Jurors retire to begin deliberating verdict at Oland murder trial

SAINT JOHN, N.B. -- Jurors for the murder trial of Dennis Oland in New Brunswick have retired to begin deliberating a verdict.

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Oland has pleaded not guilty to a charge of second-degree murder related to the death of his father, well-known businessman Richard Oland, who was found dead in his Saint John office on July 7, 2011.

Dennis Oland looked grave and serious as the four women and eight men of the jury left the courtroom at the Court of Queen's Bench.

"Thank you. We will await the jury's decision," said Justice John Walsh.

Walsh spent most of the last two days delivering his final instructions to the jury, reviewing testimony from nearly 50 trial witnesses and repeatedly warning jurors that they must be convinced of guilt beyond a reasonable doubt in order to convict.

"If you believe Dennis Oland's statement and testimony that he did not commit this offence, you must find him not guilty," said Walsh.

Walsh said even if the jurors don't believe Dennis Oland's testimony but are left with reasonable doubt, they must find him not guilty.

He said they may only convict if the rest of the evidence as a whole proves Dennis Oland's guilt beyond a reasonable doubt.

"A reasonable doubt is based on reason and common sense," he said. "It is a doubt that logically arises from evidence or lack of evidence."

Walsh reviewed Dennis Oland's statement to police on July 7, 2011, as well as his testimony during the trial, then told the jury to assess the credibility of his evidence the same way as any other witness.

"I am only trying to assist you, not tell you what to decide," Walsh said.

Richard Oland was found face-down in a pool of blood in his Saint John office on July 7, 2011. Dennis Oland had visited him at the office the evening before.

Earlier Wednesday, Walsh pointed out flaws in the police investigation.

He said the trial heard that police failed to prevent too many people from entering the crime scene, failed to protect against the use of the second-floor washroom before it could be forensically tested, failed to ensure the back door remained untouched before it could be examined, and did not ask a pathologist to determine if a drywall hammer was the probable murder weapon.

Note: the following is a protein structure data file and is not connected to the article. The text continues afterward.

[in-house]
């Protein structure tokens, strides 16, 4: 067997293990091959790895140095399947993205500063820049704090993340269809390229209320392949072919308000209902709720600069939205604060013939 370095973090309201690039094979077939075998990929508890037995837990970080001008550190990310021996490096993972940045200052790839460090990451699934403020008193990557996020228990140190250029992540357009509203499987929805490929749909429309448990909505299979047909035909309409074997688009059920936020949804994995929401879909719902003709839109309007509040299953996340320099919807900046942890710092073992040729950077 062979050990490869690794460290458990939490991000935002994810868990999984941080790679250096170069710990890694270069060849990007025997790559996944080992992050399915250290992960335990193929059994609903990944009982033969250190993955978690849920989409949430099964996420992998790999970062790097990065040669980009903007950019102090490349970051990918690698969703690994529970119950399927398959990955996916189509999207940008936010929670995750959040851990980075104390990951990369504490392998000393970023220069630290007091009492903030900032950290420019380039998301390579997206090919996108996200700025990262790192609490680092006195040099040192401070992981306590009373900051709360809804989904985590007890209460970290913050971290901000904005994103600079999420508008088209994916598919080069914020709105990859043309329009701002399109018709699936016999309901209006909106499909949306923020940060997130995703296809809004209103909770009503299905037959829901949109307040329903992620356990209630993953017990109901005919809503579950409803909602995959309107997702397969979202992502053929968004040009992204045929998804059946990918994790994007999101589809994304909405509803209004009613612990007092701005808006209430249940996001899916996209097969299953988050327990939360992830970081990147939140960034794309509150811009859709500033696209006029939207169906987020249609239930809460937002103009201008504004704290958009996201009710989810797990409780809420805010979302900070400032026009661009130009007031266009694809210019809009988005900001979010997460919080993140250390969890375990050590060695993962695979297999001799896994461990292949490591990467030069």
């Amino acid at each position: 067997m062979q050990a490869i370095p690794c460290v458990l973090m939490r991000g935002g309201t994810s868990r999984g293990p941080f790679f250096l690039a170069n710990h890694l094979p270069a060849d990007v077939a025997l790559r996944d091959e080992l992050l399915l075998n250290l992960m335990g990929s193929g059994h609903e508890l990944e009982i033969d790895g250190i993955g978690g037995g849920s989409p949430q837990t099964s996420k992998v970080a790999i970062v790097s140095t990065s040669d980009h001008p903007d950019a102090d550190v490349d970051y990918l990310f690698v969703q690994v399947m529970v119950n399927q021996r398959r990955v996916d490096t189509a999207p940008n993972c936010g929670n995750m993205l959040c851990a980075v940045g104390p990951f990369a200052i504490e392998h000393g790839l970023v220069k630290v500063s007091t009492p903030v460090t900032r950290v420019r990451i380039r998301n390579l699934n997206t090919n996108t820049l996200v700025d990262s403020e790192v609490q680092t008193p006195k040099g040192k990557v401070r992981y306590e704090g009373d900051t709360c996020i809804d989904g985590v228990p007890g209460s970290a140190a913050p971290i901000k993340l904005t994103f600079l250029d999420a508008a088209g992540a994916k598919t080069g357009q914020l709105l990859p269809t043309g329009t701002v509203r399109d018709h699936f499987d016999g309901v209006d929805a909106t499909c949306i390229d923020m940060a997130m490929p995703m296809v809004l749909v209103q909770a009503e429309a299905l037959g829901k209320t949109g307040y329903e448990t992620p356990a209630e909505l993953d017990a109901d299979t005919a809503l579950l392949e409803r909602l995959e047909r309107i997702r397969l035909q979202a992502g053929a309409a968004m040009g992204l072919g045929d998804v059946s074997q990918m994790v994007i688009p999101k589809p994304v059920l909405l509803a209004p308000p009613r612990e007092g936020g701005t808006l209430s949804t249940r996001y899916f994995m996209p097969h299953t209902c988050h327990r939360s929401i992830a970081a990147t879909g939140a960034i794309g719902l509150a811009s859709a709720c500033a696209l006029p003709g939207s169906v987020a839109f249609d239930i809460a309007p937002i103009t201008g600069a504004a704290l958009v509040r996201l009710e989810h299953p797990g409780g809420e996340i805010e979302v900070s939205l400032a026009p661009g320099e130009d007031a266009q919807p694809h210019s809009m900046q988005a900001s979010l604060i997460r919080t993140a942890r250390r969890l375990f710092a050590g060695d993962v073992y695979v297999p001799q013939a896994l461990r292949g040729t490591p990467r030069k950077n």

The judge also noted there was no physical evidence at the crime scene to connect with Dennis Oland or anyone else. As well, there was no physical evidence linked to the crime in Dennis Oland's car, on his BlackBerry or on shoes seized from his home.

He said it's up to the jury to use common sense to assess what was found on the brown sports jacket Dennis Oland was wearing when he visited his father on July 6, 2011.

In his instruction Wednesday, the judge pointed out that Richard Oland was known to be a "close talker" and very touchy in social situations. During the trial, Dennis Oland testified that his father chewed his cuticles and often had scabs on his head, adding there were times when his father could have had contact with the jacket.

Walsh said the jury can return only a guilty or not guilty verdict on the charge of second-degree murder. He said the verdict must be unanimous and told jurors to "make every reasonable effort" to reach a verdict.

"Keep an open mind but not an empty head. Listen to what your fellow jurors have to say. Jurors are judges," Walsh said.

Walsh says it's up to the jury how late to deliberate into the evening.



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